The goal of an ideal tax regime is not to create an extractive system but to increase the yield from economic activities while running the state efficiently
Nepal celebrated the eighth National Tax Day on Mangshir 1 (November 17). Every year on this day, a routine program is usually organized by the Internal Revenue Department (IRD) with insipid speeches from important government officials. Important tax payers from different categories are also recognized. Industrialists attend the program and grudgingly praise the government, while making private remarks about how oppressive the tax regime has progressively become. This year was no different. In fact, the tax day came on the heels of the Doing Business report for 2020 which ranked Nepal 175th out of 190 economies it studied in Paying Taxes subcategory. Nepal was ranked 157th last year in this subcategory. This drop was ironic as Nepal’s aggregate ranking had jumped from 110th position last year to 94th this year and was enthusiastically celebrated by the Ministry of Finance.
A pattern which goes back to 1951, when Nepal first started publishing annual budget of the government, is that at the beginning of the fiscal year the government announces ambitious revenue target, accompanied by high foreign aid expectation and capital expenditure target. At the end of the year, revenue target is often met, foreign aid target is not met and sometimes covered by the foreign loan, and capital expenditure falls shy of expectation despite last minute flurry of project execution, budgetary transfer from one item to another item (more than likely to the projects located at the constituencies of influential leaders), and other similarly dodgy end-of-the-year practices. In this whole charade, those who contribute to the revenue suffer. They neither get the infrastructures the capital expenditure was supposed to provide nor become certain about the business environment for the future. Almost all parties resort to shrill, anti-business speeches and practices, and seek vote by portraying themselves as pro-poor.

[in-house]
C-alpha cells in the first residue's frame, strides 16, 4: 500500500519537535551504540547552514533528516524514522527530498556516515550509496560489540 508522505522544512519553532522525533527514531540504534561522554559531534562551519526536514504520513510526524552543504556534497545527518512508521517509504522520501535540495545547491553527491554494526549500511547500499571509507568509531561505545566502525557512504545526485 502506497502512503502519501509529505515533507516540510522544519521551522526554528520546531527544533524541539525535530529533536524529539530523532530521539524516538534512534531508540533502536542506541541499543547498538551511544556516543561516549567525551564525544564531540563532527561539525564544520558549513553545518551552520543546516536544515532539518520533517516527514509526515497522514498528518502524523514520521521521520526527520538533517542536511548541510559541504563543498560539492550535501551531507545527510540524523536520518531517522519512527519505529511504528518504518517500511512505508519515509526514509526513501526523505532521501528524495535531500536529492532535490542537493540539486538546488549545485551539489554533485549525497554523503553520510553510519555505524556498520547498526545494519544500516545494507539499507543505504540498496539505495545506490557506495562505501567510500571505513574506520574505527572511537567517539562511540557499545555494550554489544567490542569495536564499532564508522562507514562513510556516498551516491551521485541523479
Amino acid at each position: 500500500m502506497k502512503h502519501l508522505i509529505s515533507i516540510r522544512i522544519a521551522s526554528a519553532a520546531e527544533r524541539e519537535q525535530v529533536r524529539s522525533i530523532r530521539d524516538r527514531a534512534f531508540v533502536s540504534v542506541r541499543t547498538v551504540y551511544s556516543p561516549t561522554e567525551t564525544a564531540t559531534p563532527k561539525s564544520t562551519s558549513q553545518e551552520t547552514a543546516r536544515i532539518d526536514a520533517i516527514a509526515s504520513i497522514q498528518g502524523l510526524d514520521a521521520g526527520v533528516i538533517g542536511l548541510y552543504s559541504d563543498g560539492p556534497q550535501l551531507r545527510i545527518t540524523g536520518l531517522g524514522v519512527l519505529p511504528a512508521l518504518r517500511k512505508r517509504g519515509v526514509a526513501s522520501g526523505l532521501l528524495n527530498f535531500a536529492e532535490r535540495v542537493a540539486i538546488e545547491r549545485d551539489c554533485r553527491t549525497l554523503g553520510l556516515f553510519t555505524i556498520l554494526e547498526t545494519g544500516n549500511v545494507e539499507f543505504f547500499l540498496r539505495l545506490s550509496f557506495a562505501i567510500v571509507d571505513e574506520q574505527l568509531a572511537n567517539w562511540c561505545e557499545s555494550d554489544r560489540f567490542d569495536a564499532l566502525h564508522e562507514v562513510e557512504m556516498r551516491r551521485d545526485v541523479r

This year was no different. With abysmal capital expenditure and high revenue target, the big squeeze on the industrialists is already here. The industrialists lament the inability of the government to timely provide the promised road and electricity infrastructure as well as VAT rebates. Similarly, extremely inconsiderate high-handedness of the government officials is also at odd with the otherwise liberal political and social environment in the country. The arrest of Roop Jyoti, former state minister of finance with strong industrial and academic background, has spooked many. While Jyoti was in police custody, his other family members were also at a serious risk of being sent to the custody because of some impractical legal provision. If anything, Jyoti’s arrest made many industrialists aware of how inadequate legal protection they have and how precarious an environment they are working in.
Many industrialists also hope that there will be an integrated tax code and tax payment process is simplified to the extent that all the taxes are unequivocally defined and can be paid at one place. Such a single window system may be far-fetched right now. The average number of payments a Nepali firm has to make in a year is 46, according to the DB report. This contrasts unfavorably with the 26.7 for South Asia and 12 for Mumbai. In a program organized by Confederation of National Industries (CNI), the secretary of finance for revenue asserted that many initiatives are afoot to simplify this rigmarole. The industrialists hope it certainly would be so in the near future. The DB report also pointed that the total time it takes to prepare, file and pay the corporate income tax, value added sales tax, labor tax etc in Nepal is also the highest in Nepal compared to other South Asian countries.
If one looks at Nepal’s recent history, these numbers should not shock us. At the turn of the last century, when the government mulled replacing the existing customs inspection system with Asycuda, the officials there were not very happy. Being able to check every bag that passes through the customs, rather than modeling risk and automatically letting many of the baggages pass through the customs, gave many officials an additional satisfaction of being in power. This was almost like an additional perk for many of them. They argued that since the ministry of finance gives them a certain revenue target, they would not be able to meet the target if they were restricted in any way. The mindset is likely very similar in the Internal Revenue Department.